SASFIT software

The famous question of the uninitiated in small-angle scattering is: “Do you have a bit of software which will give me an answer from my data?”. After a lengthy explanation (coloured with some anecdotes) about why small-angle scattering is not a uniquely defined problem with an often unique answer such as wide-angle diffraction might be, the new user is then left with a copy of Matlab or Fit2D and asked not to return until he has a more “sensible” question. I guess this is because there are not many alternative treatments for these users. These days, I may also give them a copy of the most recent SAXSGUI, but since this lacks quite some fitting functions, it is only really useful for users who already know what they are doing and can program their own 1D or 2D fitting functions. An all-in-one package that is not only good for beginning users but can also remain a useful tool for advanced users is not something which I’ve seen so far. Until now, that is.

I’d like to draw your attention to a very useful software package for anyone working with isotropic small-angle x-ray/neutron scattering data called SASFIT and can be found here. I noticed this package only last month during the SAS09 conference in Oxford, but I have been told that it has been under development for quite some years now by Joachim Kohlbrecher and Ingo Bressler. It comes precompiled for OS X (Macintosh) as well as for some other unmentionable operating systems, so colour me happy.

The one thing that struck me as particularly good about this package is its completeness. I think you will be hard pressed to find any other package containing as many form factors and structure factors to fit your 1D data as this package. On top of that, all the functions are described in the documentation, so if nothing else, do take a look at that (and ste– recode the functions in your favourite language of choice if you must).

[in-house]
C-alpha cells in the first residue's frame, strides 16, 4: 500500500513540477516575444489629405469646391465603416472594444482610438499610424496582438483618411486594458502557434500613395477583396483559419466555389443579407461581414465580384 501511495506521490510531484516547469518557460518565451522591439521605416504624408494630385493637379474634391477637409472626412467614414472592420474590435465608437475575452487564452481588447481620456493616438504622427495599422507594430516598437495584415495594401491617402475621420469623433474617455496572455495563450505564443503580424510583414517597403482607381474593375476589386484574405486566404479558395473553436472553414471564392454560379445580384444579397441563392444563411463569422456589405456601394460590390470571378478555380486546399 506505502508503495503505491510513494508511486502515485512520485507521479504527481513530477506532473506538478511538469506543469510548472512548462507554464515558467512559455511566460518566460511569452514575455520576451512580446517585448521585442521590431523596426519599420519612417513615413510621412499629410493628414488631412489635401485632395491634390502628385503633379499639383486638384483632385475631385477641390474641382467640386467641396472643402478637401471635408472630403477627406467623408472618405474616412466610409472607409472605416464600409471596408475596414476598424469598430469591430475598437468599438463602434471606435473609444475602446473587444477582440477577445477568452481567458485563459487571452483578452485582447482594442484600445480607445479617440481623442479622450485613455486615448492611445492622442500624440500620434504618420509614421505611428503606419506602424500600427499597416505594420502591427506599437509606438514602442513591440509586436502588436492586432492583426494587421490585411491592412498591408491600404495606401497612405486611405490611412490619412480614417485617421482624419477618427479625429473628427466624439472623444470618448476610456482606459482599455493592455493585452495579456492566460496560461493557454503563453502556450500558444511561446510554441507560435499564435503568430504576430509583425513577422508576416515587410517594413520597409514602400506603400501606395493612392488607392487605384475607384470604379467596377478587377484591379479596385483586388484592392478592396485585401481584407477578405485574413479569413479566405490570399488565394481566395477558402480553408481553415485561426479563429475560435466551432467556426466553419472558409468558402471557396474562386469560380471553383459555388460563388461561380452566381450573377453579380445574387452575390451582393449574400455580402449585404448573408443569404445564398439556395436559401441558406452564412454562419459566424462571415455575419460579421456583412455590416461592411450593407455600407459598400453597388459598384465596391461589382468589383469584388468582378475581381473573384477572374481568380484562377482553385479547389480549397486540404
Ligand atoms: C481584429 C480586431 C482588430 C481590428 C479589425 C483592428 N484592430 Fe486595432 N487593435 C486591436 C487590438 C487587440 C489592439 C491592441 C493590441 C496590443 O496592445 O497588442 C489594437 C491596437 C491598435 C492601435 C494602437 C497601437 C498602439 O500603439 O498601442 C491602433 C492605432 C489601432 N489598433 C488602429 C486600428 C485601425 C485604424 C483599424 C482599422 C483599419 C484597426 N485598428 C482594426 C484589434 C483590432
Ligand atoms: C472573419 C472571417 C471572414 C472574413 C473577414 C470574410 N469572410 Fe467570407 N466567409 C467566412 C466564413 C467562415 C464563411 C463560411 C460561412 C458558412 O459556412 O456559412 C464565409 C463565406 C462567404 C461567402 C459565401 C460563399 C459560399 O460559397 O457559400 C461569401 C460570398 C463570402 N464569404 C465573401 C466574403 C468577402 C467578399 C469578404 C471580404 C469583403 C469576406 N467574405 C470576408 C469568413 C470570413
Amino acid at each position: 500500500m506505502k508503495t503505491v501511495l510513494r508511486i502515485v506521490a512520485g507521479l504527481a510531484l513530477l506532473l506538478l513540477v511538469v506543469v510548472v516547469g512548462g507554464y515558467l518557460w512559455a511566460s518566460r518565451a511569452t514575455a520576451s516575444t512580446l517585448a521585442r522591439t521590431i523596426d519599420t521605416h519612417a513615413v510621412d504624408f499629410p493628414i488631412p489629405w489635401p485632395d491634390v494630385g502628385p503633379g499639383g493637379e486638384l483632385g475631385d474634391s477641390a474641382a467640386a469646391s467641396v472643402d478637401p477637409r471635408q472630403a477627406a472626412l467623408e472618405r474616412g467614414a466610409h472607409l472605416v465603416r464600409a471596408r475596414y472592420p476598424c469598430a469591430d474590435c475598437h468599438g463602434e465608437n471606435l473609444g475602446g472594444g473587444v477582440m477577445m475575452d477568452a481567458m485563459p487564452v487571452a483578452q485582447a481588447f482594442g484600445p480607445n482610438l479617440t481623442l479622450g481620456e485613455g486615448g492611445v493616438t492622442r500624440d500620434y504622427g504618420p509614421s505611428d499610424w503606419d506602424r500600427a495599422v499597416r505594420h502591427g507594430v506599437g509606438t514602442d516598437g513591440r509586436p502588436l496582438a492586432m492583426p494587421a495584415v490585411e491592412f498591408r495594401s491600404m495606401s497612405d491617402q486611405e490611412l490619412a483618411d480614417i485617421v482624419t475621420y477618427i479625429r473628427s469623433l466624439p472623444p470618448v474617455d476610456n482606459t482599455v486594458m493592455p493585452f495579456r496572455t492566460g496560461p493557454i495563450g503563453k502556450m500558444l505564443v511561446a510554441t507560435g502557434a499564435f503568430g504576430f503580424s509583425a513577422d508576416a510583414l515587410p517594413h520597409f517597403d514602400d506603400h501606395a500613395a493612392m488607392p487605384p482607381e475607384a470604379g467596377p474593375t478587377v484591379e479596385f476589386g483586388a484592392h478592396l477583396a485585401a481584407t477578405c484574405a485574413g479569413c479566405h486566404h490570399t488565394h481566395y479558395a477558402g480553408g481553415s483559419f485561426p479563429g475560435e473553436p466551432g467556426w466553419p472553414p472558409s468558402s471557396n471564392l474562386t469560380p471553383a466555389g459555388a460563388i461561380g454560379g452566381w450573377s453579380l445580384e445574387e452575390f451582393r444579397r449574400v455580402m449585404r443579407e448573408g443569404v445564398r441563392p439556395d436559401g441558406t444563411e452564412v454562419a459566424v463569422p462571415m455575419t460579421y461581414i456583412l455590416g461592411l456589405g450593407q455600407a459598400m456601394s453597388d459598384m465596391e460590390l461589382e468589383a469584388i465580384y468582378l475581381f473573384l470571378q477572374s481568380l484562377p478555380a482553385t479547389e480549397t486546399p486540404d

The code is open source (as opposed to some other SAS fitting software which is more like a black box) and it has been written in C. While it is not the language I’m familiar with, it is a very good choice. Much more readable than FORTRAN (in which much of the other software is written), can be compiled on a plethora of platforms, and is a language which is the backbone of much good software (i.e. it doesn’t change much over time, it has been around for a while, and it will be around for a while).

To get going, you must have your data in a format readable by SASFIT, and the easiest data format is to have your data in an ASCII-readable file with three columns, q, I, and the error in I (although the last is not necessary). That means you must preprocess your data using your own tools to obtain it in this form, for example using the binning method described two weeks ago, which will supply you with data-points with equal error. Once that is done, you can use your binned data as input into SASFIT.

When using the software, I must say it was not the most intuitive software I have ever used. The TCL/TK interface is partly to blame for this, as it’s not very well integrated with OS X, and therefore appears awkward and occasionally “hangs”. Reading the manual is therefore recommended for this software, to prevent premature baldness. Once you get going, though, it’s very good. Initially, applying some random fitting functions to my data resulted in many (not very straightforward) errors, which could be resolved when setting the parameter boundaries for the fitting parameters correctly. If you do not do that the fitting may optimise parameters to “impossible” values, which subsequently results in impossible intensities, impossible residuals, and impossible optimisation criteria. Once you set the limits correctly, it works much better, and good results can be obtained.

During my initial test, I found the optimisation algorithm to be not so robust. This is likely due to my choice of fitting function, but from my experience with the Matlab “fminsearch” and “fminsearchbnd” functions, I had expected these to work a little better. The fitting is also rather slow, which may be due to the continuous updating of the fitting curve in the graphical display.

These experiences of an inexperienced user aside, I would very much recommend this package to anyone working with 1D SAS data. It holds much promise, contains a hell of a lot of fitting functions, is well documented and open source, and in my eyes is essential software for all levels of users. If it becomes slightly easier to use off-the-bat (i.e. with preset sensible parameter limits for each fitting function, some pre-loaded example data and a good welcome screen pointing you at the place to start) our lives would become a lot easier: “Take this package, little man, and don’t come back until you have a sensible answer!”.

Be the first to comment

Leave a Reply

Your email address will not be published.



This site uses Akismet to reduce spam. Learn how your comment data is processed.